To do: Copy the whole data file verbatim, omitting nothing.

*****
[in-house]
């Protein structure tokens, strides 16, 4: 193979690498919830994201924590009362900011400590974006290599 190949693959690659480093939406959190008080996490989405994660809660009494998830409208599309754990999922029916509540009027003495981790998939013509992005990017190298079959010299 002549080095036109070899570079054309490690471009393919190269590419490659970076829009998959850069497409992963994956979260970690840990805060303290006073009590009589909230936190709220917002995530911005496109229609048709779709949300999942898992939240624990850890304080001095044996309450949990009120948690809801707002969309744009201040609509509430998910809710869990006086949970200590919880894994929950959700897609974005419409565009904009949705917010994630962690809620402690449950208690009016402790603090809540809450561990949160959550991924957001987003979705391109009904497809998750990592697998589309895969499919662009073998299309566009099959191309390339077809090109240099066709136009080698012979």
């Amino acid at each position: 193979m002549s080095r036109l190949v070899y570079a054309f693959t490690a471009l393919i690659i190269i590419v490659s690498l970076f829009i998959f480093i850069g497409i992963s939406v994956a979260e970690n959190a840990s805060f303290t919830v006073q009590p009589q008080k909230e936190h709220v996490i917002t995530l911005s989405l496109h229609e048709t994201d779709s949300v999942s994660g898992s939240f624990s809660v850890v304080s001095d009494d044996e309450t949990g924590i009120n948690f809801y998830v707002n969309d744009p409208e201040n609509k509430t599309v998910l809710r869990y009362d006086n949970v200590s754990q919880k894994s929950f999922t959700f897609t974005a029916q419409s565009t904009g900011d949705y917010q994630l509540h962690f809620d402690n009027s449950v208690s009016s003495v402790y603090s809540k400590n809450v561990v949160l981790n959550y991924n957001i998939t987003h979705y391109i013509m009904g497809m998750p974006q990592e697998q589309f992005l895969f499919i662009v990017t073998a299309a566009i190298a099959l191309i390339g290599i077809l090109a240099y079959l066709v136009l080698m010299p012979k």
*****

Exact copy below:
[in-house]
């Protein structure tokens, strides 16, 4: 193979690498919830994201924590009362900011400590974006290599 190949693959690659480093939406959190008080996490989405994660809660009494998830409208599309754990999922029916509540009027003495981790998939013509992005990017190298079959010299 002549080095036109070899570079054309490690471009393919190269590419490659970076829009998959850069497409992963994956979260970690840990805060303290006073009590009589909230936190709220917002995530911005496109229609048709779709949300999942898992939240624990850890304080001095044996309450949990009120948690809801707002969309744009201040609509509430998910809710869990006086949970200590919880894994929950959700897609974005419409565009904009949705917010994630962690809620402690449950208690009016402790603090809540809450561990949160959550991924957001987003979705391109009904497809998750990592697998589309895969499919662009073998299309566009099959191309390339077809090109240099066709136009080698012979």
């Amino acid at each position: 193979m002549s080095r036109l190949v070899y570079a054309f693959t490690a471009l393919i690659i190269i590419v490659s690498l970076f829009i998959f480093i850069g497409i992963s939406v994956a979260e970690n959190a840990s805060f303290t919830v006073q009590p009589q008080k909230e936190h709220v996490i917002t995530l911005s989405l496109h229609e048709t994201d779709s949300v999942s994660g898992s939240f624990s809660v850890v304080s001095d009494d044996e309450t949990g924590i009120n948690f809801y998830v707002n969309d744009p409208e201040n609509k509430t599309v998910l809710r869990y009362d006086n949970v200590s754990q919880k894994s929950f999922t959700f897609t974005a029916q419409s565009t904009g900011d949705y917010q994630l509540h962690f809620d402690n009027s449950v208690s009016s003495v402790y603090s809540k400590n809450v561990v949160l981790n959550y991924n957001i998939t987003h979705y391109i013509m009904g497809m998750p974006q990592e697998q589309f992005l895969f499919i662009v990017t073998a299309a566009i190298a099959l191309i390339g290599i077809l090109a240099y079959l066709v136009l080698m010299p012979k």